Developers often build a system based on assumptions. In the absence of an existing market, prior to launch, you can only guess. You make an initial estimation, roll it out to your player base, and if you made a mistake, you adjust. This can happen again and again, increasing player frustration and stress for the developer.
We imagine you asking – how do I bypass this? Is there a practice that empowers me to validate assumptions before presenting them to players? Our answer to that is simulations.
By simulating different scenarios you will take the reins of control over your economy firmly into your hands, ensuring that your players have a fulfilling and enjoyable gaming experience. This practice of simulating, whether you're performing it with specifically designed tools or basic spreadsheet models, should be integrated early on in the development cycle. Otherwise, by the time you see a problem impacting your economy, it is often too late.
Let's see how that should play out.
Rule number 1: Test the economy before launch
In fact, throw things at it. Imagine this scenario: it's 3am on a Sunday morning, and, by some twist of fate, the only players in your game are the wealth hoarders. Then everybody who goes to play the game on Monday night, finds that all the wealth is gone because the hoarders took it all. And now your economy is in disarray.
To avoid such catastrophes, it's essential to test your game's economy thoroughly before launch. You do that by coming up with scenarios and simulating what happens to the economy in those situations.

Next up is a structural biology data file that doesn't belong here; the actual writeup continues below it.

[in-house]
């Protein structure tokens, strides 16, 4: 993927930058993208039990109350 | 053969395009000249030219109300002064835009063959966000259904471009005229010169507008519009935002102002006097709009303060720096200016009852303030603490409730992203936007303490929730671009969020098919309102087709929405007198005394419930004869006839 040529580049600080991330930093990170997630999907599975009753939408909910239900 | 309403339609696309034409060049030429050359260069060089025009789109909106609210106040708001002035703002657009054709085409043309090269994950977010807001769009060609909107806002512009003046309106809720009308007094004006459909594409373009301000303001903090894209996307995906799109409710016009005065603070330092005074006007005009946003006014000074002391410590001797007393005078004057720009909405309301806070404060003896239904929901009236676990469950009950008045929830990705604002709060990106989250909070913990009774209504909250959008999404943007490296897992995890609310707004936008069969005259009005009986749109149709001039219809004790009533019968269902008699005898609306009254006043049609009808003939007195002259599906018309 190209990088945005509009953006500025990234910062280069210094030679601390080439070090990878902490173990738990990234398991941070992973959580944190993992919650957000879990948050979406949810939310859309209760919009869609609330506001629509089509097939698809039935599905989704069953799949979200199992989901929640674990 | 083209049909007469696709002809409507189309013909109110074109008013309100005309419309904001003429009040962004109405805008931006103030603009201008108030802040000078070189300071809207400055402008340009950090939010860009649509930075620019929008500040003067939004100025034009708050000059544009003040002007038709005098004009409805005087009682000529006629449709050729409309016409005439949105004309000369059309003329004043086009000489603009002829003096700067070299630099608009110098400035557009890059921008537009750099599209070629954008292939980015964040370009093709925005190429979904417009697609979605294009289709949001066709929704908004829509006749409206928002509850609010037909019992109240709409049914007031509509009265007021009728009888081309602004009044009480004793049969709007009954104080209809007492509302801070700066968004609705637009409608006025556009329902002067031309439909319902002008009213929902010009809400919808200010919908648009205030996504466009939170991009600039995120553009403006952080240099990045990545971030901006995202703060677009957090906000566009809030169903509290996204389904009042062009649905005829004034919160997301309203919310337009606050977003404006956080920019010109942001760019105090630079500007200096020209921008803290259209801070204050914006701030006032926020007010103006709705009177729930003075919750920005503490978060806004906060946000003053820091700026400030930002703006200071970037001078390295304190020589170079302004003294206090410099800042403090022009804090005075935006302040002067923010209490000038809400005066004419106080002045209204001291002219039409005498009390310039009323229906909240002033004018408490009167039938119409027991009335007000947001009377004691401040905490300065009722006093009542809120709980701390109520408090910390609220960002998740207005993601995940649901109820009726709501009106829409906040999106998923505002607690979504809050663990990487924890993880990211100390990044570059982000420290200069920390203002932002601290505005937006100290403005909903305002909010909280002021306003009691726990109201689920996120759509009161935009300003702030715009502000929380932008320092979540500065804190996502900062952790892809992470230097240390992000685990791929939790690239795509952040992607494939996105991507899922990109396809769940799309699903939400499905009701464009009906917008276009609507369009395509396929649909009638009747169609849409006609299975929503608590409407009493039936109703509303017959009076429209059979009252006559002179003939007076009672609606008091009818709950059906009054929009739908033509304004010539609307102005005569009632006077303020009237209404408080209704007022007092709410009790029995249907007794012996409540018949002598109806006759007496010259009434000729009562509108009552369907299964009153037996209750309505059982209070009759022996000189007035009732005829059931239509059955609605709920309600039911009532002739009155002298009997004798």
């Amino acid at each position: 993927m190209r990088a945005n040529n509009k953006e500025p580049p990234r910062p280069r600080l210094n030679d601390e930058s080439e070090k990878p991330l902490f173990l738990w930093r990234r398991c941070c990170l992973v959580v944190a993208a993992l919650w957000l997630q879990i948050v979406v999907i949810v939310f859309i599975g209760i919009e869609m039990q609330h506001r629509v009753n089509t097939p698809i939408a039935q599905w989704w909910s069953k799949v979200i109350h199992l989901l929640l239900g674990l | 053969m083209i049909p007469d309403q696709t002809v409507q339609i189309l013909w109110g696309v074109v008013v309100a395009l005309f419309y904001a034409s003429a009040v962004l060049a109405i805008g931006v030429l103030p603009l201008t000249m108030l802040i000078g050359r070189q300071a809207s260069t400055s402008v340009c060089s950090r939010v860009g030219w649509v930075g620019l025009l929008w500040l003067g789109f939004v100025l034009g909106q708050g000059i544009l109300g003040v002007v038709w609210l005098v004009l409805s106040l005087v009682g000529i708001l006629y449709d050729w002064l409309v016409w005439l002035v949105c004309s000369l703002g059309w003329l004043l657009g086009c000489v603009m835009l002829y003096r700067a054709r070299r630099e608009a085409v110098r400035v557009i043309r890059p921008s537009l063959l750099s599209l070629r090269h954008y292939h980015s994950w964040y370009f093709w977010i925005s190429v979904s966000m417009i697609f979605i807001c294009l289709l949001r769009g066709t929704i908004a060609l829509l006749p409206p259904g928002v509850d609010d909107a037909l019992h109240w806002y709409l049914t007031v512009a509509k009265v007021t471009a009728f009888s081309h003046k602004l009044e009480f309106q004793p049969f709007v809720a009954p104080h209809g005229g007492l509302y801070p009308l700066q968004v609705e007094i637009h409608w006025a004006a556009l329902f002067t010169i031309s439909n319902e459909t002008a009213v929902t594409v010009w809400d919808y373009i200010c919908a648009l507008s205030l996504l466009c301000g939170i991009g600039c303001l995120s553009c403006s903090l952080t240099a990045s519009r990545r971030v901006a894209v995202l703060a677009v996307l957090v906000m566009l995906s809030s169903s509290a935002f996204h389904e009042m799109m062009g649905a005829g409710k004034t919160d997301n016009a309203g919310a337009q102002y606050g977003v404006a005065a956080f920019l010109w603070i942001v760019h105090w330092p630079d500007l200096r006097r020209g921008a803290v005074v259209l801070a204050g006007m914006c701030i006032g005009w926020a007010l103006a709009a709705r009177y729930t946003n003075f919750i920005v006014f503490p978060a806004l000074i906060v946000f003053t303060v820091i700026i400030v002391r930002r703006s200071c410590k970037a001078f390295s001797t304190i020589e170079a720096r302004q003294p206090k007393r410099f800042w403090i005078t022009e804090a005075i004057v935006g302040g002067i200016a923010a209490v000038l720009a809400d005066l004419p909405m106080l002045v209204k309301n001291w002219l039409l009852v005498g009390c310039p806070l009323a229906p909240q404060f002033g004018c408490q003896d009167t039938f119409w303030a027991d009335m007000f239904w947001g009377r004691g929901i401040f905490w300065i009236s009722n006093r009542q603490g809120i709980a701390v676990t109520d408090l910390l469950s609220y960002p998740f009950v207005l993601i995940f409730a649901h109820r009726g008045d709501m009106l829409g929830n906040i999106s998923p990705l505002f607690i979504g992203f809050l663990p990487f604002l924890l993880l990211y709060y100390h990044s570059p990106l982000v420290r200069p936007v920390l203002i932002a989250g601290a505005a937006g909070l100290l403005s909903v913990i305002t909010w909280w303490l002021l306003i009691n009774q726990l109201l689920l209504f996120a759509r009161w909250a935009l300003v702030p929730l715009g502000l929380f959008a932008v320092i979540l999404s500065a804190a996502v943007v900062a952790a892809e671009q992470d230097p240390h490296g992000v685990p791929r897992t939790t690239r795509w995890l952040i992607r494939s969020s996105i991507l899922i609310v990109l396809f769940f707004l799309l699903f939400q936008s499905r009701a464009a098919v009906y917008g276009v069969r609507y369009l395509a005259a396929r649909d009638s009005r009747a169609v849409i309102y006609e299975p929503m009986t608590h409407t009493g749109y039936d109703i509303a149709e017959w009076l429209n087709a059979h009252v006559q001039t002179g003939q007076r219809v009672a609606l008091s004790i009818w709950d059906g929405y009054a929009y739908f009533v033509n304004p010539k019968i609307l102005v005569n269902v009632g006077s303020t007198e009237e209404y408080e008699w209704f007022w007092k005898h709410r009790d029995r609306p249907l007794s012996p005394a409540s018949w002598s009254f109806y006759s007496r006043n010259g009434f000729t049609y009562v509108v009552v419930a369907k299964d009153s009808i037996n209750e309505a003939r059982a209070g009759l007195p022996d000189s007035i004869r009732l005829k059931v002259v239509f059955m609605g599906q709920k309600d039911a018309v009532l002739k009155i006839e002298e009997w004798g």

This proactive approach changes the emotional context in which you and your team operate: it transforms the nightmare situations that keep you up at night into experiments that you can explore and learn from. Instead of fretting over what could go wrong, you can simulate and observe these scenarios, making it easier to fine-tune your economy. While you will not be able to predict everything, it's far better than staying up at 3am worrying about it.
Rule number 2: Understand the control points within your economy
Embrace the idea of deliberately attempting to break your game by simulating different scenarios. In doing so, you not only uncover situations in which the game fails but also find out where the game is brittle.
You learn about the sensitivities of the system: which parameters are so sensitive that even minor adjustments to them can have a profound impact on the system, and which parameters are not as influential. These nuances empower you to make informed and effective decisions because you know which levers you can pull to fix a potential issue.
Rule number 3: Proactively monitor your economy, after launch
Having integrated a simulation engine, you should keep using it throughout the game's lifecycle, constantly calibrating the economy using actual player data from the live game. Having this level of control and insight ensures that you're not merely reacting to issues but proactively shaping the economy to maintain player satisfaction and balance.
By adhering to these practices, you not only gain a deeper understanding of your game's systems but also the ability to maintain control over it. This approach enables you to foresee potential issues, fine-tune sensitive parameters, and ultimately create a game economy that not only survives but thrives, even in the face of unexpected challenges.
Building a successful game economy is hard, and we all know of countless examples where developers have got it wrong. But we hope these tips will help any game development team out there struggling with creating and maintaining a sustainable game economy.
Professor Edward Castronova founded the field of virtual economy research in 2001. Mihai Gheza is the co-founder and CEO of Machinations, a simulation tool for game economy design, and has worked in game economy design throughout his career.